is the process by which alcohol enters the bloodstream. The absorption rate of alcohol varies
based on many factors, including the person's weight and gender, whether and how much food he or she has
eaten, and the alcohol concentration of the substances consumed.
is the process by which alcohol is carried via the bloodstream to the body's tissues and organs.
is the biological process by which the body breaks alcohol down into compounds that are more
n is when the body expels alcohol through exhaled breath, sweat, tears,
saliva, urine, etc. The average alcohol elimination rate of humans is .015 percent
Florida law establishes the blood alcohol concentration (BAC) or breath alcohol
concentration (BrAC) limit at which
an individual is presumed impaired and cannot
legally operate a vehicle.
Driving under the influence (DUI)
refers to a person who is driving, who has
driven, or who is in actual physical control of a vehicle while impaired by alcohol or
certain substances that adversely affect the auditory, visual, or mental processes.
A person may be in actual physical control of a vehicle even though
he or she is not actually driving. A person who is physically in, on, or around the vehicle and has the
capability to operate the vehicle is legally in actual physical control of the vehicle and
can be arrested and prosecuted for DUI.
every device, in, upon, or by which any
person or property is or may be transported or drawn upon a highway, excepting devices
used exclusively upon stationary rails or track
Within the state
includes anywhere in Florida,
whether on roadways or public or private property. A person may be
arrested for DUI even though he or she never drove
onto a road or highway.
include the ability to see, hear, walk, talk, judge distances, drive an
automobile, make judgments, act in emergencies, and normally perform the mental
and physical acts of daily life.
Standardized Field Sobriety Tests (SFSTs)
are a series of standardized validated psychophysical tests given by law enforcement to determine chemical impairment
describe field sobriety tests that measure a person's ability to perform both mental and physical
Any person who accepts the privilege of driving in Florida has consented to submit to
any approved chemical or physical test to determine the alcohol content or the presence
of a chemical and/or controlled substance in their breath, blood, or urine once they are
lawfully arrested for committing an offense while driving or in actual physical control
of a vehicle and under the influence.
DUI detection process generally means
the entire process of identifying and gathering
evidence accumulated to determine whether or not a subject should be arrested for a
Phase Two: Personal contact
After the vehicle stops, there usually is an
opportunity to observe and speak with the driver face-to-face
Phase Three: Pre-arrest screening
Administration of some structured
standardized field sobriety tests (SFSTs) to the driver to determine impairment.
is any substance that, when taken into the human body, can impair the ability of the person to operate a vehicle safely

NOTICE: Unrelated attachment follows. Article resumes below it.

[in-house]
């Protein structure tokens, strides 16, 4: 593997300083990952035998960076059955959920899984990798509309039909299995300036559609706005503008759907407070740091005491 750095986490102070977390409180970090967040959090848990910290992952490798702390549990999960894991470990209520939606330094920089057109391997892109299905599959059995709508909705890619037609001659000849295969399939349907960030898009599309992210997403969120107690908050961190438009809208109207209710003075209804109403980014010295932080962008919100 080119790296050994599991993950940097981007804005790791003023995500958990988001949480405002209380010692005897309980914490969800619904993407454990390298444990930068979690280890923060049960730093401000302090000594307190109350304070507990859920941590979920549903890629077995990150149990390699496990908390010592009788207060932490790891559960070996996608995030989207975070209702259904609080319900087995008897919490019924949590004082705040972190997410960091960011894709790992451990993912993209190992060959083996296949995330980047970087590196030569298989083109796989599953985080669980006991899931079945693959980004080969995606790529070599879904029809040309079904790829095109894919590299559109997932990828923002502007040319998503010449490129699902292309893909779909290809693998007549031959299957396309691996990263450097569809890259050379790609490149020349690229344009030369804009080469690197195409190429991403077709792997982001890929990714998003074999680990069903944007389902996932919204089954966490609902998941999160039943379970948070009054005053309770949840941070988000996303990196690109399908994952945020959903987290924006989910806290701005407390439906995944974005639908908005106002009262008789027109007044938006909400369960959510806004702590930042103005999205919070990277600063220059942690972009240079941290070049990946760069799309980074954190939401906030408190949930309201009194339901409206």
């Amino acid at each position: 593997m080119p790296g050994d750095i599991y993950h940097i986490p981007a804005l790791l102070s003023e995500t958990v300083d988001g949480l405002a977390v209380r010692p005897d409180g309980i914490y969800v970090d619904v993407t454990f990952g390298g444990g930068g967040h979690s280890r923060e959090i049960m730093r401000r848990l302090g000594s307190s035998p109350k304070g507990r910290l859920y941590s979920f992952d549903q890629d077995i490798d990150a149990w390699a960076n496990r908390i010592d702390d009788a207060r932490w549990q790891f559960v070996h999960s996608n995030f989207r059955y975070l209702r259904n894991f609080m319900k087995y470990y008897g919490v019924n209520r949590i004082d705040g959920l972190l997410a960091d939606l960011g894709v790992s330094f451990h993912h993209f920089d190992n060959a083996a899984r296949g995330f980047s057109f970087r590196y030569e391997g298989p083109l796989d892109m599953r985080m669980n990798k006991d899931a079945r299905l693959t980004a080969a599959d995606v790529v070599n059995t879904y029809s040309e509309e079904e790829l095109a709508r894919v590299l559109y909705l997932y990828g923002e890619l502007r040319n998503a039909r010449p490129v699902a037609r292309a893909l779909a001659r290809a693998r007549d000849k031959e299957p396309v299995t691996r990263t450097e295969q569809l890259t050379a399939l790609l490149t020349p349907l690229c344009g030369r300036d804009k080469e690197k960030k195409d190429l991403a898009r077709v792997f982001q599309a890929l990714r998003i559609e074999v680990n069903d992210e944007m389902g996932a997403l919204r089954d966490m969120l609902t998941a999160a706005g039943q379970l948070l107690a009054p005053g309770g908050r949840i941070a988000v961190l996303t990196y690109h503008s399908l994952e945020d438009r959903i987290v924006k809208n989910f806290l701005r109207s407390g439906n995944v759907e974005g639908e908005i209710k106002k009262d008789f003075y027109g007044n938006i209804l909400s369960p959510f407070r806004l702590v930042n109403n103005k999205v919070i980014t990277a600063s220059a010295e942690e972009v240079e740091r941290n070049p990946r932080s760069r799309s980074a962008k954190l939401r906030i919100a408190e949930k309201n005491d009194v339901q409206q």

using drugs from two or more drug
categories simultaneously. Examples include drinking alcohol while smoking marijuana, sprinkling PCP on marijuana joints, or injecting heroin laced with cocaine ("speedball"). Such combinations often increase impairment. Impairment could also occur
unintentionally through the use of alcohol and prescription medication.
One drug affects some indicator
of impairment, and the other drug has no effect whatsoever on that
indicator. For example, alcohol will cause
HGN, but marijuana will not cause HGN. Therefore, HGN will be present.
Drugs from two categories BOTH
affect some indicator in the same way, and these effects reinforce each
other when combined. For example, CNS
Stimulants and Hallucinogens both cause pupil dilation; therefore, pupils will be dilated
Drugs from two categories may produce SOME effects that are exactly the opposite, but, in combination, the effects are difficult to predict. For example, cocaine dilates the pupils, and heroin constricts the pupils. The eyes may be dilated, constricted, or normal.
drug recognition expert (DRE)
is specially trained and certified in investigations
involving drug-impaired drivers. He or she will be able to testify in court in great detail and provide expert opinions regarding drug impairment.
A cue is
a reminder, prompt or a signal to do something, e.g., take enforcement action or observe
the vehicle more closely
is defined as an involuntary jerking of the eyes, , which can be caused by the use of alcohol and
certain other drugs.
is an involuntary jerking of the eyes caused by movement or action to the vestibular
(inner ear) system.
is an involuntary jerking of the eyes caused by a disruption of the central nervous
Horizontal gaze nystagmus (HGN)
refers to an involuntary jerking occurring as the eyes
move toward the side
Vertical gaze nystagmus (VGN)
is an involuntary jerking of the eyes (up and down) which occurs when the eyes gaze upward at maximum elevation
is an involuntary jerking of the
eyes as they look straight ahead. Its presence usually indicates a
pathological condition or high doses of a dissociative anesthetic drug,
is an involuntary jerking of the eyes which can occur as a result of brain tumors, other brain damage, or some diseases of the inner ear. occurs fewer in people.
occurs when the gaze of the eye has moved as far as it can go toward the shoulder, and no white is visible at the outside of the eye